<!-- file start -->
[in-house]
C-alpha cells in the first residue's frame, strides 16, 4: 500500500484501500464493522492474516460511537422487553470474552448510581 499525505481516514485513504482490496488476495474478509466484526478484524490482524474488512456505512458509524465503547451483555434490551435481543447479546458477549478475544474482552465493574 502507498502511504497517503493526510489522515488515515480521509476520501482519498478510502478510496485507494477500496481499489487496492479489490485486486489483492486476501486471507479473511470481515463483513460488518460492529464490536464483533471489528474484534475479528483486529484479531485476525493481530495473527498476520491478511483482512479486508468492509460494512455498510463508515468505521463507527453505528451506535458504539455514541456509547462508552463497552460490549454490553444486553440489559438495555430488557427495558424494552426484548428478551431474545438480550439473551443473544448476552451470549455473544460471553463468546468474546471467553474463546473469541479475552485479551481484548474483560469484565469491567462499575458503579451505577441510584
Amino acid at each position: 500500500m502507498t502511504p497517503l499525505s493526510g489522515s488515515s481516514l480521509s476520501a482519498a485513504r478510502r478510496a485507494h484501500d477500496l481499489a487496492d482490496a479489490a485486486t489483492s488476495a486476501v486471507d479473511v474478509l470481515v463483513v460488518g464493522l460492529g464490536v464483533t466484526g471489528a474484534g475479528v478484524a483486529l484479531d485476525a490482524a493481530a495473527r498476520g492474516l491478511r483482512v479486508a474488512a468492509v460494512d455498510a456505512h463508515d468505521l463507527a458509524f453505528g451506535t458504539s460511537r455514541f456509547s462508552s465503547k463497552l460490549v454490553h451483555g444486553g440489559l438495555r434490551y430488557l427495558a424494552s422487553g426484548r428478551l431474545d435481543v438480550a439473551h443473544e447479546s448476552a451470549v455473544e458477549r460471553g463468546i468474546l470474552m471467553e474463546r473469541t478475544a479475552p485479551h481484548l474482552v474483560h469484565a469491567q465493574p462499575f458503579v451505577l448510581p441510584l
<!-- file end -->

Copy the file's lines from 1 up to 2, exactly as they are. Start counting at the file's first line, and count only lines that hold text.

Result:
[in-house]
C-alpha cells in the first residue's frame, strides 16, 4: 500500500484501500464493522492474516460511537422487553470474552448510581 499525505481516514485513504482490496488476495474478509466484526478484524490482524474488512456505512458509524465503547451483555434490551435481543447479546458477549478475544474482552465493574 502507498502511504497517503493526510489522515488515515480521509476520501482519498478510502478510496485507494477500496481499489487496492479489490485486486489483492486476501486471507479473511470481515463483513460488518460492529464490536464483533471489528474484534475479528483486529484479531485476525493481530495473527498476520491478511483482512479486508468492509460494512455498510463508515468505521463507527453505528451506535458504539455514541456509547462508552463497552460490549454490553444486553440489559438495555430488557427495558424494552426484548428478551431474545438480550439473551443473544448476552451470549455473544460471553463468546468474546471467553474463546473469541479475552485479551481484548474483560469484565469491567462499575458503579451505577441510584